1. 2WR–no I hadn’t seen that – very scary. I don’t know if issuer’s think this is the bottom in rates–we have thought that type of thing in the past only to see them moves lower yet.

    2. 2wr, Most of us at one time or another have considered current and future US debt expansion as a lever for higher rates. Financial engineering by the CBs appears to be altering that narrative. Our own Fed has already telegraphed their intent to shift a much greater portion of their purchases to US Treasuries. This is the “just push a button” creation of cash to subsidize govt debt. Meaning of course – they won’t require us to help in that regard.

      I know nothing of the future, but do suspect we will be dragging along the zero-bound for more than a cycle-bottom. If you can create money for free, why would any govt agree to pay for it. Case in point: Greece and Italy 10-year were recently yielding less than US. That’s EU creating cash for free. This of course makes no sense (zero cents too).

      Looking forward, one concern I have is to what lengths our pfd debtors will go to extricate themselves from 5%-7% debt in a 0%-1% world.

    3. But they are getting something – their money back. We may not know what kind of inflation effects will occur there will be changes in defaults but they fear the alternative. Negative rates, FDIC premiums will all be costs to the banks. Sometimes banks just like getting rid of the money.

  7. Not sure why this is a concern. Almost every preferred issued is the equivalent of a forever bond. If rates go up, they will never be called.

    1. kapil–the point is that if the US were to get to this level that in general higher quality preferreds would get called and we would have refinancing issues at much lower levels than they are at even today. Everyone has looked for higher rates for years and years and we are still looking–maybe they will go higher at some point–but maybe it will be decades away.

      1. Would it be a good idea for the US to issue some of these long-lived, low-rate bonds to fix our crumbling infrastructure?

        Nah, prolly not…

        1. camroc—I hope that is impossible, because it would indicate what a basketcase our economy would be in–just like European countries.

        2. Camroc…rather than borrow more money, just reallocate the $50 billion per year of military spending in Afghanistan toward whatever infrastructure projects Congress can agree on. Bring the troops home and prioritize the hiring of veterans for the jobs the infrastructure projects create.

          1. I think this is about to happen. Not sure the savings would or should go to infrastructure given our deficit and competing needs, but I think the troops will come home next year.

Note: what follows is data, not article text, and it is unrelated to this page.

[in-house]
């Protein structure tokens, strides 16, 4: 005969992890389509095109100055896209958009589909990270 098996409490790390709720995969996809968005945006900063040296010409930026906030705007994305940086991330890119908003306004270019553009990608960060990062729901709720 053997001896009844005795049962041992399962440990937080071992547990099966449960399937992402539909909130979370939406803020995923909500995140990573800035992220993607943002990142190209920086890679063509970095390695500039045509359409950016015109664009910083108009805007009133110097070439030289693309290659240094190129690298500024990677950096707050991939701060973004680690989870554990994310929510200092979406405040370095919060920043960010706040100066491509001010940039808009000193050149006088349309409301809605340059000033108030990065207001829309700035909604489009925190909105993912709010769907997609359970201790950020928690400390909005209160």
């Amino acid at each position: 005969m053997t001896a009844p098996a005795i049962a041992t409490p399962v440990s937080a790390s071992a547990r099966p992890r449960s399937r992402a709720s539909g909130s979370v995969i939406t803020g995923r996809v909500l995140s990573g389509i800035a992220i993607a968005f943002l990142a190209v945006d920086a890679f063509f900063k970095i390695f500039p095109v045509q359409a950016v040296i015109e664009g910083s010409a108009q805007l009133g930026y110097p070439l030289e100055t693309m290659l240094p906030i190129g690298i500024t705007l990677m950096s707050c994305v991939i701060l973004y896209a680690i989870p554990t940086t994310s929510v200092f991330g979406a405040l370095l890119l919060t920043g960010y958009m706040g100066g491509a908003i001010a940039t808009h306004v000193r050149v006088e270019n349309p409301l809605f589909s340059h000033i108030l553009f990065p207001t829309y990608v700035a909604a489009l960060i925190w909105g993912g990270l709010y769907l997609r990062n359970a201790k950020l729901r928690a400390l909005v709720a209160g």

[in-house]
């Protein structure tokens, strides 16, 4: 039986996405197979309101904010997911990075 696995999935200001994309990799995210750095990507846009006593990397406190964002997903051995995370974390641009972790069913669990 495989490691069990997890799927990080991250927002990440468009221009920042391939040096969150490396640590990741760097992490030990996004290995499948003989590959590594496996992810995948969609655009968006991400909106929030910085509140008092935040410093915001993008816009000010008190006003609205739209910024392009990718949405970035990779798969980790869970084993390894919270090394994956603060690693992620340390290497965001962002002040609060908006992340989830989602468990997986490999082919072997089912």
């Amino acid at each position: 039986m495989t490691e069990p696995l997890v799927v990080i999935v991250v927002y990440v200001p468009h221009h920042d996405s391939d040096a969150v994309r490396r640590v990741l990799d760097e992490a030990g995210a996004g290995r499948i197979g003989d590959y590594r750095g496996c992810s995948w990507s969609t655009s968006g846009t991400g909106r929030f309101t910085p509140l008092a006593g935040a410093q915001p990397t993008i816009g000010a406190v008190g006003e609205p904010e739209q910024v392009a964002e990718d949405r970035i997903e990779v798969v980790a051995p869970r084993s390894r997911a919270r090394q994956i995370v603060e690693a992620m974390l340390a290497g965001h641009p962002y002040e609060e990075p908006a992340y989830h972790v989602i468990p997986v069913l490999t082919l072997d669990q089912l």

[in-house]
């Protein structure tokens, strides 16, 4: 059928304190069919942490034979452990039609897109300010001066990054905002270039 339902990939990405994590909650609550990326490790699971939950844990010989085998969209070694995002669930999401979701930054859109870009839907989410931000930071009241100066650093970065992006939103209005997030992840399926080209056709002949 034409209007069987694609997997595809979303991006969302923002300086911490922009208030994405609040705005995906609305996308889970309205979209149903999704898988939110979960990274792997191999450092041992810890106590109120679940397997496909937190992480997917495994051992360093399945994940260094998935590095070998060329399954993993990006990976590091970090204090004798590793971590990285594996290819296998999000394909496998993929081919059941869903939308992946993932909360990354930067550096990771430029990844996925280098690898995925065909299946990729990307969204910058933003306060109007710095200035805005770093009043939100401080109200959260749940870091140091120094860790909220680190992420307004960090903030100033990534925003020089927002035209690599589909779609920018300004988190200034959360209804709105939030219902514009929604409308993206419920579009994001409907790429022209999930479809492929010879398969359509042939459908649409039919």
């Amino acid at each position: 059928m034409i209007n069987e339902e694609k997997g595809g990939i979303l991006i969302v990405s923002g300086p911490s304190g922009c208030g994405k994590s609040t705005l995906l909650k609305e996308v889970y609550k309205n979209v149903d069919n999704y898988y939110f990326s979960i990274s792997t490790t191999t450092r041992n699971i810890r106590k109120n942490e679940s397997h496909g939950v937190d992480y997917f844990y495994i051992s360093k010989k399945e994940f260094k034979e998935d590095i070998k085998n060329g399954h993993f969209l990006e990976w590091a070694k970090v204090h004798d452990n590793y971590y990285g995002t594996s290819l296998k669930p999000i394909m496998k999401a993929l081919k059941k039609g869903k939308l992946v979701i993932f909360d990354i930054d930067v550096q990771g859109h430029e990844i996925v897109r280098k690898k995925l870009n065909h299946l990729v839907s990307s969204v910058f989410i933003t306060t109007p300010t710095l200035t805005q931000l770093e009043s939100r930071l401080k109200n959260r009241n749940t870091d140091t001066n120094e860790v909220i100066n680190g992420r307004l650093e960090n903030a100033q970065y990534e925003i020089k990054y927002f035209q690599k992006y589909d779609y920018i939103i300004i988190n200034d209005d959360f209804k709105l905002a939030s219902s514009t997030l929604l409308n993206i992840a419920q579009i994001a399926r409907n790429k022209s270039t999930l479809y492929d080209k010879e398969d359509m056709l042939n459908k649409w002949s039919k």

That’s wandering a bit too much onto the political side of things for my taste though so probably best to stick to modern monetary theory (which is bad enough).

          2. I think our past military efforts have, in some part, been to keep unrealistic country borders in place at a great cost to the US. I’m okay with there being just a few dozen countries 50 years from now. Get it over with. Defending someone else’s sovereignty does not make ours more safe in the long run.

            As to lower rates for longer, credit expansion and demand for money make rates higher but we fight the less efficient flow of money into things like health care, etc. Ray Dalio is a big supporter of moving more money towards things that produce rather than just satisfy a need and, sorry to say, health care is fairly inefficient from a productivity perspective.

        3. For a portion of the US debt, they should go very long and match their assets and liabilities.

      2. Tim
        I own AGO-E. I am happy with the yield, could earn a profit equal to more than one year’s payout if I wished to, and I expect to be here when the issue is called in at maturity. The scientists are working wonders with longevity ! But, seriously, I am earning 6.25% and am happy to maintain my hold as long as the payments arrrive or the issue is called. My wife or heirs will own the issue long after I am gone ( if they are smart ). What’s 100 years among friends ? The way my portfolio is set up the holding could last 100 years
        or until the issuer folds, whichever comes first. Those with reservations about this type issue should of course not purchase it and I respect the position of those that are uncomfortable with this type of issuance.

        1. Howard, I wouldnt recommend you selling out the longer duration AGO-E for the “shorter” 2097 duration debt of the JC Penny baby bonds on the exchange, lol…

        2. Just looked at this issue….callable in 2007? I must have missed something in my cursory review, it should have been called by now….